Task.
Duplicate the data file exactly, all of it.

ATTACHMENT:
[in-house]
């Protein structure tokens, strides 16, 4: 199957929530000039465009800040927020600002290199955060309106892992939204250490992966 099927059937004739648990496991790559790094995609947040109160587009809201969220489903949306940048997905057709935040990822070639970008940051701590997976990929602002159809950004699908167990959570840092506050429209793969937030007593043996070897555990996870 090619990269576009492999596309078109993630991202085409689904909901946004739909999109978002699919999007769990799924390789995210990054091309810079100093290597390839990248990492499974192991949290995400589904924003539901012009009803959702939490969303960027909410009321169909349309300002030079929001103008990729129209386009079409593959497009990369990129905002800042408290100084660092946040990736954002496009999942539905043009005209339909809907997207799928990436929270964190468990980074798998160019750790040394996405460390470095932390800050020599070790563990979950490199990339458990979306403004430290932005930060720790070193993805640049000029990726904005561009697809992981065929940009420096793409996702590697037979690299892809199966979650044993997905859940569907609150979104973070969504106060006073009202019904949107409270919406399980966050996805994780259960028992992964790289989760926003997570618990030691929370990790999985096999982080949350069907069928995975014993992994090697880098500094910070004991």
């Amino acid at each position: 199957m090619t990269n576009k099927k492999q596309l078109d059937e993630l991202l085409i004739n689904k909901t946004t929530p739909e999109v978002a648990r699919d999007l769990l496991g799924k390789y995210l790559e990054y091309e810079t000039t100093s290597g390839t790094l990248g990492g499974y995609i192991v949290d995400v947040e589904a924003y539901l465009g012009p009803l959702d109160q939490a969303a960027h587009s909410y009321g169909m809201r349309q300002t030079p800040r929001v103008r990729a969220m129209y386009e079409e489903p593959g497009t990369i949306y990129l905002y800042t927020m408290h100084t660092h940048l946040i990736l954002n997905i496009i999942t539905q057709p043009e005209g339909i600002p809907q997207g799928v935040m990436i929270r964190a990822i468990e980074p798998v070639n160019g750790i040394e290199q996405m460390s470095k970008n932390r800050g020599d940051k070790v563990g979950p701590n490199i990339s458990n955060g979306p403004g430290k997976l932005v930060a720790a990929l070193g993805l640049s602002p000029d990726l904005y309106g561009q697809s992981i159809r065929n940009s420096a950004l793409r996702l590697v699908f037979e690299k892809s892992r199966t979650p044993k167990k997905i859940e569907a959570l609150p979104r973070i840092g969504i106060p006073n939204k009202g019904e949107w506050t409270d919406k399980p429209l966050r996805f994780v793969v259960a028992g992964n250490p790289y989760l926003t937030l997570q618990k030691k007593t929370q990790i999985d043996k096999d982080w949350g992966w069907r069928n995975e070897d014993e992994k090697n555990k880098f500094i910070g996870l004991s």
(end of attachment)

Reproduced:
[in-house]
């Protein structure tokens, strides 16, 4: 199957929530000039465009800040927020600002290199955060309106892992939204250490992966 099927059937004739648990496991790559790094995609947040109160587009809201969220489903949306940048997905057709935040990822070639970008940051701590997976990929602002159809950004699908167990959570840092506050429209793969937030007593043996070897555990996870 090619990269576009492999596309078109993630991202085409689904909901946004739909999109978002699919999007769990799924390789995210990054091309810079100093290597390839990248990492499974192991949290995400589904924003539901012009009803959702939490969303960027909410009321169909349309300002030079929001103008990729129209386009079409593959497009990369990129905002800042408290100084660092946040990736954002496009999942539905043009005209339909809907997207799928990436929270964190468990980074798998160019750790040394996405460390470095932390800050020599070790563990979950490199990339458990979306403004430290932005930060720790070193993805640049000029990726904005561009697809992981065929940009420096793409996702590697037979690299892809199966979650044993997905859940569907609150979104973070969504106060006073009202019904949107409270919406399980966050996805994780259960028992992964790289989760926003997570618990030691929370990790999985096999982080949350069907069928995975014993992994090697880098500094910070004991």
């Amino acid at each position: 199957m090619t990269n576009k099927k492999q596309l078109d059937e993630l991202l085409i004739n689904k909901t946004t929530p739909e999109v978002a648990r699919d999007l769990l496991g799924k390789y995210l790559e990054y091309e810079t000039t100093s290597g390839t790094l990248g990492g499974y995609i192991v949290d995400v947040e589904a924003y539901l465009g012009p009803l959702d109160q939490a969303a960027h587009s909410y009321g169909m809201r349309q300002t030079p800040r929001v103008r990729a969220m129209y386009e079409e489903p593959g497009t990369i949306y990129l905002y800042t927020m408290h100084t660092h940048l946040i990736l954002n997905i496009i999942t539905q057709p043009e005209g339909i600002p809907q997207g799928v935040m990436i929270r964190a990822i468990e980074p798998v070639n160019g750790i040394e290199q996405m460390s470095k970008n932390r800050g020599d940051k070790v563990g979950p701590n490199i990339s458990n955060g979306p403004g430290k997976l932005v930060a720790a990929l070193g993805l640049s602002p000029d990726l904005y309106g561009q697809s992981i159809r065929n940009s420096a950004l793409r996702l590697v699908f037979e690299k892809s892992r199966t979650p044993k167990k997905i859940e569907a959570l609150p979104r973070i840092g969504i106060p006073n939204k009202g019904e949107w506050t409270d919406k399980p429209l966050r996805f994780v793969v259960a028992g992964n250490p790289y989760l926003t937030l997570q618990k030691k007593t929370q990790i999985d043996k096999d982080w949350g992966w069907r069928n995975e070897d014993e992994k090697n555990k880098f500094i910070g996870l004991s």